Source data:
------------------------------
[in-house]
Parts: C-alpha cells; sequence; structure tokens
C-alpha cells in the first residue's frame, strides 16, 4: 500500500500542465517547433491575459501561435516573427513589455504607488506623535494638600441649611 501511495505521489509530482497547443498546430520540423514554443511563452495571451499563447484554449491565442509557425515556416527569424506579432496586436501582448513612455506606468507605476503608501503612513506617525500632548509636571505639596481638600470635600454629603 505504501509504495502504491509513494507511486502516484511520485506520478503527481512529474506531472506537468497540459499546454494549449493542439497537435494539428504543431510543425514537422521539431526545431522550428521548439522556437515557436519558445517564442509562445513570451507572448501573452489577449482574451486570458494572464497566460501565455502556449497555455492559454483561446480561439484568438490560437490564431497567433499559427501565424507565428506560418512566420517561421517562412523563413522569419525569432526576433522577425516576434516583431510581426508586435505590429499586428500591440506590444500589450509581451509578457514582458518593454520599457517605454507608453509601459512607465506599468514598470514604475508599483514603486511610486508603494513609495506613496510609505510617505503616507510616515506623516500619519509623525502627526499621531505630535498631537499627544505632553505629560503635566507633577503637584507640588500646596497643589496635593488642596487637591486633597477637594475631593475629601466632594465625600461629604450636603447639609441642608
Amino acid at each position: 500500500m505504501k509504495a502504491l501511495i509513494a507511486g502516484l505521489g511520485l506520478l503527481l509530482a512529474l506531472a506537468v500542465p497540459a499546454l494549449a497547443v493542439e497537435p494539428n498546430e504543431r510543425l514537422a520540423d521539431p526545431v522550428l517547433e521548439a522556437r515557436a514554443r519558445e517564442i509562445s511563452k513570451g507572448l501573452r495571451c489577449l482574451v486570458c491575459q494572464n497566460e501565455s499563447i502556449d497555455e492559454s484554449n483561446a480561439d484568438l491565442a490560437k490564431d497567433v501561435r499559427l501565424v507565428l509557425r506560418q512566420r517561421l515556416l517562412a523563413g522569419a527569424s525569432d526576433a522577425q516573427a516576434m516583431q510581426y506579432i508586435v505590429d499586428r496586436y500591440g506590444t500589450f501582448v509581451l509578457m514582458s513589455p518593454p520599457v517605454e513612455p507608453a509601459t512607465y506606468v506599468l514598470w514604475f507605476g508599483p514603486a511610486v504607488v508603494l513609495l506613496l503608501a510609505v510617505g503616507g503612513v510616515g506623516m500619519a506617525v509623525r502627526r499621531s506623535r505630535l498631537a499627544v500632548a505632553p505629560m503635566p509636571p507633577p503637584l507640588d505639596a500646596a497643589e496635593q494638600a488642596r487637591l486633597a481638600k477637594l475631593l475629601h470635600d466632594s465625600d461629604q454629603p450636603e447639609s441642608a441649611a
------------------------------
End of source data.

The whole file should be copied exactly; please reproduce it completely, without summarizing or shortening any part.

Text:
[in-house]
Parts: C-alpha cells; sequence; structure tokens
C-alpha cells in the first residue's frame, strides 16, 4: 500500500500542465517547433491575459501561435516573427513589455504607488506623535494638600441649611 501511495505521489509530482497547443498546430520540423514554443511563452495571451499563447484554449491565442509557425515556416527569424506579432496586436501582448513612455506606468507605476503608501503612513506617525500632548509636571505639596481638600470635600454629603 505504501509504495502504491509513494507511486502516484511520485506520478503527481512529474506531472506537468497540459499546454494549449493542439497537435494539428504543431510543425514537422521539431526545431522550428521548439522556437515557436519558445517564442509562445513570451507572448501573452489577449482574451486570458494572464497566460501565455502556449497555455492559454483561446480561439484568438490560437490564431497567433499559427501565424507565428506560418512566420517561421517562412523563413522569419525569432526576433522577425516576434516583431510581426508586435505590429499586428500591440506590444500589450509581451509578457514582458518593454520599457517605454507608453509601459512607465506599468514598470514604475508599483514603486511610486508603494513609495506613496510609505510617505503616507510616515506623516500619519509623525502627526499621531505630535498631537499627544505632553505629560503635566507633577503637584507640588500646596497643589496635593488642596487637591486633597477637594475631593475629601466632594465625600461629604450636603447639609441642608
Amino acid at each position: 500500500m505504501k509504495a502504491l501511495i509513494a507511486g502516484l505521489g511520485l506520478l503527481l509530482a512529474l506531472a506537468v500542465p497540459a499546454l494549449a497547443v493542439e497537435p494539428n498546430e504543431r510543425l514537422a520540423d521539431p526545431v522550428l517547433e521548439a522556437r515557436a514554443r519558445e517564442i509562445s511563452k513570451g507572448l501573452r495571451c489577449l482574451v486570458c491575459q494572464n497566460e501565455s499563447i502556449d497555455e492559454s484554449n483561446a480561439d484568438l491565442a490560437k490564431d497567433v501561435r499559427l501565424v507565428l509557425r506560418q512566420r517561421l515556416l517562412a523563413g522569419a527569424s525569432d526576433a522577425q516573427a516576434m516583431q510581426y506579432i508586435v505590429d499586428r496586436y500591440g506590444t500589450f501582448v509581451l509578457m514582458s513589455p518593454p520599457v517605454e513612455p507608453a509601459t512607465y506606468v506599468l514598470w514604475f507605476g508599483p514603486a511610486v504607488v508603494l513609495l506613496l503608501a510609505v510617505g503616507g503612513v510616515g506623516m500619519a506617525v509623525r502627526r499621531s506623535r505630535l498631537a499627544v500632548a505632553p505629560m503635566p509636571p507633577p503637584l507640588d505639596a500646596a497643589e496635593q494638600a488642596r487637591l486633597a481638600k477637594l475631593l475629601h470635600d466632594s465625600d461629604q454629603p450636603e447639609s441642608a441649611a